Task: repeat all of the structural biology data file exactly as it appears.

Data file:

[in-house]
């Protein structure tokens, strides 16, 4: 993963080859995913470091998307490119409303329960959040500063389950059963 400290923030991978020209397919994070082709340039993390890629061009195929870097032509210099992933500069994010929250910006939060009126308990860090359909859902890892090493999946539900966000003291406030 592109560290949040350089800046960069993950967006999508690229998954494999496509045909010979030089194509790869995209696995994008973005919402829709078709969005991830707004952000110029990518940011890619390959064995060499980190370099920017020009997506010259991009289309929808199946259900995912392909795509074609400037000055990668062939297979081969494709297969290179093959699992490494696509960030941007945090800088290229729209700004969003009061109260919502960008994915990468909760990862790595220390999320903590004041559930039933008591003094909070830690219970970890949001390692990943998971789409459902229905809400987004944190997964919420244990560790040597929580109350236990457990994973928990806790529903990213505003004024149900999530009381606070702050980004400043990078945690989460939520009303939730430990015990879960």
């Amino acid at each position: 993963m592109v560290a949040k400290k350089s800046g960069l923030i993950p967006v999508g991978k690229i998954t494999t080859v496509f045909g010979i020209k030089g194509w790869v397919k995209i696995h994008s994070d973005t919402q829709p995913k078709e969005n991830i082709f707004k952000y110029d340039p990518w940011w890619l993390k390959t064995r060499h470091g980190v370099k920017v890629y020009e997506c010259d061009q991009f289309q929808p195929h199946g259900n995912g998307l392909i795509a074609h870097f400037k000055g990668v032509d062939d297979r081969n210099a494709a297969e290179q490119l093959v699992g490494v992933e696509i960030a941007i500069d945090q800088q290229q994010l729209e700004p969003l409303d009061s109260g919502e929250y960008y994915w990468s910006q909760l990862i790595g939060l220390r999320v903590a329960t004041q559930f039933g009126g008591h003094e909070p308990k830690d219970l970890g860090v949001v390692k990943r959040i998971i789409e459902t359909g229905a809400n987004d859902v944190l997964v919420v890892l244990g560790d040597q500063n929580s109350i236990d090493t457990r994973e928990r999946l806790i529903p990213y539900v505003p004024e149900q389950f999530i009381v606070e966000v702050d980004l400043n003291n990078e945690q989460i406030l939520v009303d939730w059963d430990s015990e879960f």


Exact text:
[in-house]
């Protein structure tokens, strides 16, 4: 993963080859995913470091998307490119409303329960959040500063389950059963 400290923030991978020209397919994070082709340039993390890629061009195929870097032509210099992933500069994010929250910006939060009126308990860090359909859902890892090493999946539900966000003291406030 592109560290949040350089800046960069993950967006999508690229998954494999496509045909010979030089194509790869995209696995994008973005919402829709078709969005991830707004952000110029990518940011890619390959064995060499980190370099920017020009997506010259991009289309929808199946259900995912392909795509074609400037000055990668062939297979081969494709297969290179093959699992490494696509960030941007945090800088290229729209700004969003009061109260919502960008994915990468909760990862790595220390999320903590004041559930039933008591003094909070830690219970970890949001390692990943998971789409459902229905809400987004944190997964919420244990560790040597929580109350236990457990994973928990806790529903990213505003004024149900999530009381606070702050980004400043990078945690989460939520009303939730430990015990879960």
């Amino acid at each position: 993963m592109v560290a949040k400290k350089s800046g960069l923030i993950p967006v999508g991978k690229i998954t494999t080859v496509f045909g010979i020209k030089g194509w790869v397919k995209i696995h994008s994070d973005t919402q829709p995913k078709e969005n991830i082709f707004k952000y110029d340039p990518w940011w890619l993390k390959t064995r060499h470091g980190v370099k920017v890629y020009e997506c010259d061009q991009f289309q929808p195929h199946g259900n995912g998307l392909i795509a074609h870097f400037k000055g990668v032509d062939d297979r081969n210099a494709a297969e290179q490119l093959v699992g490494v992933e696509i960030a941007i500069d945090q800088q290229q994010l729209e700004p969003l409303d009061s109260g919502e929250y960008y994915w990468s910006q909760l990862i790595g939060l220390r999320v903590a329960t004041q559930f039933g009126g008591h003094e909070p308990k830690d219970l970890g860090v949001v390692k990943r959040i998971i789409e459902t359909g229905a809400n987004d859902v944190l997964v919420v890892l244990g560790d040597q500063n929580s109350i236990d090493t457990r994973e928990r999946l806790i529903p990213y539900v505003p004024e149900q389950f999530i009381v606070e966000v702050d980004l400043n003291n990078e945690q989460i406030l939520v009303d939730w059963d430990s015990e879960f």